Does sparing the rod spoil the child?
In schools, at least, a growing consensus over the last 50 years is that it does not. Corporal punishment declined dramatically over that span, in large part due to findings that hitting or spanking students does more harm than good to their mental health. Many parents view it as a form of child abuse.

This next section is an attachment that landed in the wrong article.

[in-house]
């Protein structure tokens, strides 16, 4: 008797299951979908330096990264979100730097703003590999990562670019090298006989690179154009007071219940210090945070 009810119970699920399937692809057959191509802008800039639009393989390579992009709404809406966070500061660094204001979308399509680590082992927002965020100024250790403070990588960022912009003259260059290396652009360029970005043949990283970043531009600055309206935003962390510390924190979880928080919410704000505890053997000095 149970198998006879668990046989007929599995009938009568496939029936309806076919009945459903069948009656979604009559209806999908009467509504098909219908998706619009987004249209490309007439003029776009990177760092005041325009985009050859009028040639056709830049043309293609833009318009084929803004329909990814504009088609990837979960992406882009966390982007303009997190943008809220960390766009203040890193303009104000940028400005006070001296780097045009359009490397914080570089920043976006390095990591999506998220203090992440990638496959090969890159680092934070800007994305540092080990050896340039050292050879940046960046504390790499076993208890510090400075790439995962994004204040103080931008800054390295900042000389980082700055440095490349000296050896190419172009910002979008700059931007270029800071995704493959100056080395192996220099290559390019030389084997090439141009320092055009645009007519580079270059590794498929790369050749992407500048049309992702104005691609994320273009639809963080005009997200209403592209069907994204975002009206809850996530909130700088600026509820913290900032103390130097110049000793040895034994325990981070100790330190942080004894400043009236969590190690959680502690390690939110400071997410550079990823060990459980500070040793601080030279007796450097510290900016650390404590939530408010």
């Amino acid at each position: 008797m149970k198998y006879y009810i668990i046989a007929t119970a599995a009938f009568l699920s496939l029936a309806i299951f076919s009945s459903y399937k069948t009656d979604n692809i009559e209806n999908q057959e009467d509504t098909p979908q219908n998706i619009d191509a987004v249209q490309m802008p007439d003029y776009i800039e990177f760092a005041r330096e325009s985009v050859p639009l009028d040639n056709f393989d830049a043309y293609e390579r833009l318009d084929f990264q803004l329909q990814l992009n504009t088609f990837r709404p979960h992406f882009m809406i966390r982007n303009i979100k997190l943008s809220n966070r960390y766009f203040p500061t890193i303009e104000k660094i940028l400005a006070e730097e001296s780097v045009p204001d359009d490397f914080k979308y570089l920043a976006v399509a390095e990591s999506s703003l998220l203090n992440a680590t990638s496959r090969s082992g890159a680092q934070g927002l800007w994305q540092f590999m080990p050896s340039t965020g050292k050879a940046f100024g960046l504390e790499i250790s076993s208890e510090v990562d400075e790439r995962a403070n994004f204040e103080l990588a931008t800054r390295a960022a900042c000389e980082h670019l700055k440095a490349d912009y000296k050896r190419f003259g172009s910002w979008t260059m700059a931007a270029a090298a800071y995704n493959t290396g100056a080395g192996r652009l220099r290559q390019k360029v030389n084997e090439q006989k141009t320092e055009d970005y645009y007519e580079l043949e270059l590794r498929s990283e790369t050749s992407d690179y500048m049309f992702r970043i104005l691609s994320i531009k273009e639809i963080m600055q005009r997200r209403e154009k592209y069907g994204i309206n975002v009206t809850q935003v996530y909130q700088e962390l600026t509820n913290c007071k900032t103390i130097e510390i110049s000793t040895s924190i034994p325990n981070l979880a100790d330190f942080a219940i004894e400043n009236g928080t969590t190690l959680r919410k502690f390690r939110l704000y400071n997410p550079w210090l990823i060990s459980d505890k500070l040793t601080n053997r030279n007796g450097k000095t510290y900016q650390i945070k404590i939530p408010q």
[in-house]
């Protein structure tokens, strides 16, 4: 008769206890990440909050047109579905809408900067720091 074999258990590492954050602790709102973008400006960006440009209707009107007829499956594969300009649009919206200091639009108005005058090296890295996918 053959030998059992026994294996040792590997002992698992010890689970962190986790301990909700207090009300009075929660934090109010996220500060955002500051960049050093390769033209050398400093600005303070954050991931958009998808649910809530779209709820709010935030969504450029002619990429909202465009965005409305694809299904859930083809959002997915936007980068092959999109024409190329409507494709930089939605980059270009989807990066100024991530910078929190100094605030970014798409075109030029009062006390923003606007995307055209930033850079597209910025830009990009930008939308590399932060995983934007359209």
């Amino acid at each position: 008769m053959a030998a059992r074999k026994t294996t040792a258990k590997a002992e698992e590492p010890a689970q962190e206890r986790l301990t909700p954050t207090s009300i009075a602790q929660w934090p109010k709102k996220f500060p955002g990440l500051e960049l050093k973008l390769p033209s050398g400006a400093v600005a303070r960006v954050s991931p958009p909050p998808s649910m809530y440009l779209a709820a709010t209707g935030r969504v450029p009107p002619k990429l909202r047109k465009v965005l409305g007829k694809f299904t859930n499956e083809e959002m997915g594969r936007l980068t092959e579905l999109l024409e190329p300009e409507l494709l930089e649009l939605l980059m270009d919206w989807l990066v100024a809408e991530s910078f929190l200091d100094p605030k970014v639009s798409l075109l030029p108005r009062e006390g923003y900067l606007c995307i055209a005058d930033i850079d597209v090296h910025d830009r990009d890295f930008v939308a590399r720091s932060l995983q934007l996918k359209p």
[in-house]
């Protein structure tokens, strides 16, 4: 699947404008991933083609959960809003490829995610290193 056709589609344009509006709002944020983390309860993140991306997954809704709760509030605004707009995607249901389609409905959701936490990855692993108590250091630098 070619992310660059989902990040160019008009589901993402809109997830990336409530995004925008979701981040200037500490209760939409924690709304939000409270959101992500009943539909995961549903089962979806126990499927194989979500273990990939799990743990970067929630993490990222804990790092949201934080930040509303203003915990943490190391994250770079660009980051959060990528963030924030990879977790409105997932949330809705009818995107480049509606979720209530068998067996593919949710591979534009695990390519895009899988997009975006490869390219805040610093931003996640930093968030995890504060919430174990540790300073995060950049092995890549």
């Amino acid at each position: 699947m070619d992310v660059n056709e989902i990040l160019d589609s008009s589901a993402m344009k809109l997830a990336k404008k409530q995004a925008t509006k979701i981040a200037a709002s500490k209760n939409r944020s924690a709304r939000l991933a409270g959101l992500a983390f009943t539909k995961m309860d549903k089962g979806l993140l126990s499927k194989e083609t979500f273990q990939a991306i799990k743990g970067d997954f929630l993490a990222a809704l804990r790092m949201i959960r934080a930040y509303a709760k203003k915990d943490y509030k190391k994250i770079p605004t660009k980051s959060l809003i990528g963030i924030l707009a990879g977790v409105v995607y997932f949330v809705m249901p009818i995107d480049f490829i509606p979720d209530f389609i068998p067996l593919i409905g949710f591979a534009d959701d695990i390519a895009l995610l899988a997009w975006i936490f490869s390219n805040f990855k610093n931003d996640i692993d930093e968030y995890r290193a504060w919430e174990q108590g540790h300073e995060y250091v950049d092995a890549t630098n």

This summer, however, a school district in Missouri chose to disagree. On June 16, the school board of the Cassville R-IV School District added a new policy, “Corporal Punishment,” to its manual. Starting with the new school year, teachers may now use “physical force as a method of correcting student behavior.” It applies for elementary school and high school students.